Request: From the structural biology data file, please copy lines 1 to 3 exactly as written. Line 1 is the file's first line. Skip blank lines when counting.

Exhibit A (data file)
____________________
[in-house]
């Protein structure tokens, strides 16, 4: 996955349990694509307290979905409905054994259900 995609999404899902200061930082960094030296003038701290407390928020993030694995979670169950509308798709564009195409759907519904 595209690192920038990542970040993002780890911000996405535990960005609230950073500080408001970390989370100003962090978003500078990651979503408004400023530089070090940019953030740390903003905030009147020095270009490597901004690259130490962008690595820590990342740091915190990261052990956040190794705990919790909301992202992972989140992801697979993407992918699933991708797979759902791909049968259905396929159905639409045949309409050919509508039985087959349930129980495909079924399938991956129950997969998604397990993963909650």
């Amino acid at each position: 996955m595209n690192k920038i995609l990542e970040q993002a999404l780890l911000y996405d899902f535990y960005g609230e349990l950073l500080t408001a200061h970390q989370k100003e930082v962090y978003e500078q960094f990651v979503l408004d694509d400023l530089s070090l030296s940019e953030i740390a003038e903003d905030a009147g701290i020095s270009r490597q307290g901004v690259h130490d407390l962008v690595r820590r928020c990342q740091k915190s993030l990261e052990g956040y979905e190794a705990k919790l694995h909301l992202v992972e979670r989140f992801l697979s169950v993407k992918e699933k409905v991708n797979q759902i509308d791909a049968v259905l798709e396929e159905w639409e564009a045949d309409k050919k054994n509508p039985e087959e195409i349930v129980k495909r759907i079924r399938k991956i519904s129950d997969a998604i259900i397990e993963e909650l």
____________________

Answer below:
[in-house]
């Protein structure tokens, strides 16, 4: 996955349990694509307290979905409905054994259900 995609999404899902200061930082960094030296003038701290407390928020993030694995979670169950509308798709564009195409759907519904 595209690192920038990542970040993002780890911000996405535990960005609230950073500080408001970390989370100003962090978003500078990651979503408004400023530089070090940019953030740390903003905030009147020095270009490597901004690259130490962008690595820590990342740091915190990261052990956040190794705990919790909301992202992972989140992801697979993407992918699933991708797979759902791909049968259905396929159905639409045949309409050919509508039985087959349930129980495909079924399938991956129950997969998604397990993963909650």
């Amino acid at each position: 996955m595209n690192k920038i995609l990542e970040q993002a999404l780890l911000y996405d899902f535990y960005g609230e349990l950073l500080t408001a200061h970390q989370k100003e930082v962090y978003e500078q960094f990651v979503l408004d694509d400023l530089s070090l030296s940019e953030i740390a003038e903003d905030a009147g701290i020095s270009r490597q307290g901004v690259h130490d407390l962008v690595r820590r928020c990342q740091k915190s993030l990261e052990g956040y979905e190794a705990k919790l694995h909301l992202v992972e979670r989140f992801l697979s169950v993407k992918e699933k409905v991708n797979q759902i509308d791909a049968v259905l798709e396929e159905w639409e564009a045949d309409k050919k054994n509508p039985e087959e195409i349930v129980k495909r759907i079924r399938k991956i519904s129950d997969a998604i259900i397990e993963e909650l």